Programs

Donation Centers & Retail Stores

Turning Jeans Into Jobs graphic

Goodwill is most widely-known for its stores where people can donate and shop, but the community often doesn’t realize that their local Goodwill store is first and foremost a job training center.

By shopping and donating at Goodwill, you help people develop skills and receive hands-on job training. Your donations and purchases also generate revenue to fund Goodwill’s many employment programs and services.

Each Goodwill center:

  • Provides an average of 8-12 jobs
  • Equips employees with valuable, transferable job skills
    (customer service, cashiering, time management, production)
  • Offers clothing and other household goods at reasonable prices
  • Generates local taxpayer dollars
  • Moves Kentuckians off public assistance
  • Reduces the volume of goods sent to local landfills

In accordance with our mission, Goodwill places an emphasis on hiring people with disabilities or other disadvantages. Our goal is not only to place people into jobs, but also ensure that employees have the resources and support to keep their job—ultimately gaining a better quality of life. A number of employees who work at Goodwill participate in the community employment program. Working with a job counselor gives many employees the opportunity to address challenges in their work environment that could affect their ability to maintain employment.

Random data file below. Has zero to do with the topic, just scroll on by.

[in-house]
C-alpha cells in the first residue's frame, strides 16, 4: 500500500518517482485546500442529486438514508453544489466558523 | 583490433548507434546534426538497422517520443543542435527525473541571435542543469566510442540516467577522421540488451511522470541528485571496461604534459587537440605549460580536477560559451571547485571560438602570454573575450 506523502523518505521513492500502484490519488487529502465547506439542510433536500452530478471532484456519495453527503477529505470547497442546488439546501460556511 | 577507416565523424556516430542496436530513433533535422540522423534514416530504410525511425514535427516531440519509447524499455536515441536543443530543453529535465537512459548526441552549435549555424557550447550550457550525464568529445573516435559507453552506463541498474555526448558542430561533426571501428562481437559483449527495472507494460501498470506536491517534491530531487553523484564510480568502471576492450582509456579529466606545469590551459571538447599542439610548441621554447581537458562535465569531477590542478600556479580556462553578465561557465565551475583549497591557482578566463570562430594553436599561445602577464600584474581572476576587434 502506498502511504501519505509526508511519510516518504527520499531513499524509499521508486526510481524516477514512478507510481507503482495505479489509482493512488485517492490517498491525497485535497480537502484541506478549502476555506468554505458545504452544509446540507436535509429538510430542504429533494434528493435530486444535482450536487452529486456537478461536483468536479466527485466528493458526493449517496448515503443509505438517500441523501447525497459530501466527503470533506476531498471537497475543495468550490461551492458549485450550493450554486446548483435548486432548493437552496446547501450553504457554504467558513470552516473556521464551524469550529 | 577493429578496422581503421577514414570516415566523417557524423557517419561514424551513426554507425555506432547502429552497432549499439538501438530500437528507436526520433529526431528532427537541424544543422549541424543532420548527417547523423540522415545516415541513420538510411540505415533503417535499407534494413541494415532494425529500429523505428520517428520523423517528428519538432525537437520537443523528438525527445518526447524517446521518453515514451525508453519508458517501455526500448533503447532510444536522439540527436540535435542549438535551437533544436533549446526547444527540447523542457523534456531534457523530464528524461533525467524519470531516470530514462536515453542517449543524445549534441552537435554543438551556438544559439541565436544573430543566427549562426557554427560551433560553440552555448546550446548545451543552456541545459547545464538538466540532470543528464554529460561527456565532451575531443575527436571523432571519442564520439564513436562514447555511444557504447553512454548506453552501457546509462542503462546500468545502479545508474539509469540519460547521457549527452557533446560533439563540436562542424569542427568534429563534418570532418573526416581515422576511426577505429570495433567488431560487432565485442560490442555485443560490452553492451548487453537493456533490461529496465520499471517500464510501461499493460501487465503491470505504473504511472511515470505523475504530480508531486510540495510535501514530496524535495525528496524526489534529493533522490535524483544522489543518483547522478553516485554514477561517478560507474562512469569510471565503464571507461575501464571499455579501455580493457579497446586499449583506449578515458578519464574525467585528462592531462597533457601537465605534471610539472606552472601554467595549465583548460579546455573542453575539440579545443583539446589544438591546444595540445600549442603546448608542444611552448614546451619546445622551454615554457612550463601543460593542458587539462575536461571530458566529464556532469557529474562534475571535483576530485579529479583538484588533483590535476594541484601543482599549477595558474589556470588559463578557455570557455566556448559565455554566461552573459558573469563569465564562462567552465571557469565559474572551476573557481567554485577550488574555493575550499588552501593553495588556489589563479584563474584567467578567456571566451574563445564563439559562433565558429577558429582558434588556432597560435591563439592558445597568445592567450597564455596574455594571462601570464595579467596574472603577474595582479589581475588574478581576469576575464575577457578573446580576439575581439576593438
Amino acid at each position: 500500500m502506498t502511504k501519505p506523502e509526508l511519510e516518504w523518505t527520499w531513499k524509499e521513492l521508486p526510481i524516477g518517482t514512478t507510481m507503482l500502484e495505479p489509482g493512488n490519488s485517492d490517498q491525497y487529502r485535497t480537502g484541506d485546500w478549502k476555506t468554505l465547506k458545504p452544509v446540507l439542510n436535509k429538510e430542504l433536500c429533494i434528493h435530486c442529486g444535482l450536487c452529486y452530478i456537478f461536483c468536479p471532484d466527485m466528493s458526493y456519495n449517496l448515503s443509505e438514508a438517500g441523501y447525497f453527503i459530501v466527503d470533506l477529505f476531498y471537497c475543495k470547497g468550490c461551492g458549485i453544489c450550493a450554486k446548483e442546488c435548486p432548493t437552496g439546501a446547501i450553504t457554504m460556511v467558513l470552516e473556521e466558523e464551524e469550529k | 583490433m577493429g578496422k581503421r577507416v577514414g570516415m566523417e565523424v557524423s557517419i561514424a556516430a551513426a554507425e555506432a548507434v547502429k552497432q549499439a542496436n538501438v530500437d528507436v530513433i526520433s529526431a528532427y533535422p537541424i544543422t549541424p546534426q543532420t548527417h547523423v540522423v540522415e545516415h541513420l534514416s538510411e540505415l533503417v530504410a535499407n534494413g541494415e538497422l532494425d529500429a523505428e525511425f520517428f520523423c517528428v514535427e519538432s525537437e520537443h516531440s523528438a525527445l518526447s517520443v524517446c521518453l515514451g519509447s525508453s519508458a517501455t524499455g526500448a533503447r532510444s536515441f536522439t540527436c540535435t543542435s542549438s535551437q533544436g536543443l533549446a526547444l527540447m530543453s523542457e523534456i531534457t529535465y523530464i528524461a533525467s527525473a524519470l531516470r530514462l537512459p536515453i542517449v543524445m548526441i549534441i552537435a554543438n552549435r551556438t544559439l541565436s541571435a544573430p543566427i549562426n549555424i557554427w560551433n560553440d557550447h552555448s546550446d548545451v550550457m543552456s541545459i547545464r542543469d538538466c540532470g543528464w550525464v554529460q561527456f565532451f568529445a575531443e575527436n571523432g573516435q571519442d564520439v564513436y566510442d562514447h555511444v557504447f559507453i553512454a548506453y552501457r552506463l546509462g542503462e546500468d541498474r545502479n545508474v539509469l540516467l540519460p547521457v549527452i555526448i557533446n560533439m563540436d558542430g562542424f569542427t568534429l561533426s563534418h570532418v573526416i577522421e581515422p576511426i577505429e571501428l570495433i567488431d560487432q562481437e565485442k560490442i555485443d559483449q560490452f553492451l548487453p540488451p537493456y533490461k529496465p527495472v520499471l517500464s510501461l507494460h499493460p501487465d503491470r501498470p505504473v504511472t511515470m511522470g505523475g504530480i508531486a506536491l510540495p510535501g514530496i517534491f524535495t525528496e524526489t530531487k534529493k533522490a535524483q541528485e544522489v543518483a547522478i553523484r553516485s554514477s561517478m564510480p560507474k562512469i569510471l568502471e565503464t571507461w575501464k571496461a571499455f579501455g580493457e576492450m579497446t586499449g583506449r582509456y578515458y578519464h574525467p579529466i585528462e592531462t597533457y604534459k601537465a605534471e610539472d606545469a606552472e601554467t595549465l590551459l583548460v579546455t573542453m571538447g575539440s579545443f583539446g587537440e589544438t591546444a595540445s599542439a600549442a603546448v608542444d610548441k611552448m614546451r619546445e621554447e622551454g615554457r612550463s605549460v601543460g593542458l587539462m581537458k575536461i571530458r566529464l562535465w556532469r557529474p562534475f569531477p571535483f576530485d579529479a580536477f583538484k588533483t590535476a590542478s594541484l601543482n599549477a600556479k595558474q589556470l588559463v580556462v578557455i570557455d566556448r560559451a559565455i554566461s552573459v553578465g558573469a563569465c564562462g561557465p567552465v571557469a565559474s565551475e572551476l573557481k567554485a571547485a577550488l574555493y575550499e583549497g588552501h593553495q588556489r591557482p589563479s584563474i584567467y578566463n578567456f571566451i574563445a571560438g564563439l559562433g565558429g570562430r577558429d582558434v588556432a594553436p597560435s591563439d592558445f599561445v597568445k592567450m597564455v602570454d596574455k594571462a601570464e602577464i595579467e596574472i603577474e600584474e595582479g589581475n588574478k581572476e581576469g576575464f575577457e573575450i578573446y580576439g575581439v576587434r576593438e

How do we turn your donations into jobs?

Let’s say you’re donating a pair of jeans to Goodwill. When you drive up to donate, an attendant greets you, accepts your jeans, thanks you, and hands you a receipt. A Goodwill production clerk then hangs them on a rack and wheels them out to the sales floor, where a shopper brings them to the cash register. A few bucks later, your jeans have a new home.

Thanks to you, your single pair of jeans helped provide meaningful work for at least three people—the donation attendant, production clerk, and cashier—who are likely among the 80% of Goodwill employees that report having a disability or other disadvantage. But revenue from Goodwill’s stores goes even further by funding employment counseling, job placement services, and adult education programs that help people with disabilities or other disadvantages increase their quality of life through the power of work.